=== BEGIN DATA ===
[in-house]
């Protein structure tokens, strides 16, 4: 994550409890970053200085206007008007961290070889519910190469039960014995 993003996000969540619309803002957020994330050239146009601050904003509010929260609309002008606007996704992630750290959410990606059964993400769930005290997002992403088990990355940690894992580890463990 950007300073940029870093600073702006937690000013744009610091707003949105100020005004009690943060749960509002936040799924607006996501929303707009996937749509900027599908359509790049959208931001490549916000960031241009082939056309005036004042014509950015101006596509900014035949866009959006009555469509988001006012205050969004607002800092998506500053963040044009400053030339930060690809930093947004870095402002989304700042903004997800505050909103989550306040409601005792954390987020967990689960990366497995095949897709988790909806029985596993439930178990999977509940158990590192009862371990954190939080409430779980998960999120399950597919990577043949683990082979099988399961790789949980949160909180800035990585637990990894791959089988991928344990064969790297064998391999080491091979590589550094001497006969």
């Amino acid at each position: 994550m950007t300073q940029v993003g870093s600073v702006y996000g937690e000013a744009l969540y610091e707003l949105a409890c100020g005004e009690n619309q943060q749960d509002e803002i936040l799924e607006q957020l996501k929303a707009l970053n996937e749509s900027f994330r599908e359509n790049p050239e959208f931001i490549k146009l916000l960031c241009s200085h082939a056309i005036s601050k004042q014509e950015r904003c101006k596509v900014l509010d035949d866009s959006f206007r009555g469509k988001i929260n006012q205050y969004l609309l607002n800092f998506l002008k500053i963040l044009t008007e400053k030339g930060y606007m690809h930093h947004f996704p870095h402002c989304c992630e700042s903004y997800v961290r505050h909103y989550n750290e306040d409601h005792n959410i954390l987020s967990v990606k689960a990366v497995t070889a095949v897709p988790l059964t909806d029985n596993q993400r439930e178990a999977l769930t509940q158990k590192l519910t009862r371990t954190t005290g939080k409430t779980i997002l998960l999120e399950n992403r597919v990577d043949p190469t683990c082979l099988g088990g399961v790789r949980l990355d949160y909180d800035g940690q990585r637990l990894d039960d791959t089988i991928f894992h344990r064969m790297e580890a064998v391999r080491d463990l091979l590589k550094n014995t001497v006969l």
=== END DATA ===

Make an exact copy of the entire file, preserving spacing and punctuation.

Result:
[in-house]
């Protein structure tokens, strides 16, 4: 994550409890970053200085206007008007961290070889519910190469039960014995 993003996000969540619309803002957020994330050239146009601050904003509010929260609309002008606007996704992630750290959410990606059964993400769930005290997002992403088990990355940690894992580890463990 950007300073940029870093600073702006937690000013744009610091707003949105100020005004009690943060749960509002936040799924607006996501929303707009996937749509900027599908359509790049959208931001490549916000960031241009082939056309005036004042014509950015101006596509900014035949866009959006009555469509988001006012205050969004607002800092998506500053963040044009400053030339930060690809930093947004870095402002989304700042903004997800505050909103989550306040409601005792954390987020967990689960990366497995095949897709988790909806029985596993439930178990999977509940158990590192009862371990954190939080409430779980998960999120399950597919990577043949683990082979099988399961790789949980949160909180800035990585637990990894791959089988991928344990064969790297064998391999080491091979590589550094001497006969």
């Amino acid at each position: 994550m950007t300073q940029v993003g870093s600073v702006y996000g937690e000013a744009l969540y610091e707003l949105a409890c100020g005004e009690n619309q943060q749960d509002e803002i936040l799924e607006q957020l996501k929303a707009l970053n996937e749509s900027f994330r599908e359509n790049p050239e959208f931001i490549k146009l916000l960031c241009s200085h082939a056309i005036s601050k004042q014509e950015r904003c101006k596509v900014l509010d035949d866009s959006f206007r009555g469509k988001i929260n006012q205050y969004l609309l607002n800092f998506l002008k500053i963040l044009t008007e400053k030339g930060y606007m690809h930093h947004f996704p870095h402002c989304c992630e700042s903004y997800v961290r505050h909103y989550n750290e306040d409601h005792n959410i954390l987020s967990v990606k689960a990366v497995t070889a095949v897709p988790l059964t909806d029985n596993q993400r439930e178990a999977l769930t509940q158990k590192l519910t009862r371990t954190t005290g939080k409430t779980i997002l998960l999120e399950n992403r597919v990577d043949p190469t683990c082979l099988g088990g399961v790789r949980l990355d949160y909180d800035g940690q990585r637990l990894d039960d791959t089988i991928f894992h344990r064969m790297e580890a064998v391999r080491d463990l091979l590589k550094n014995t001497v006969l």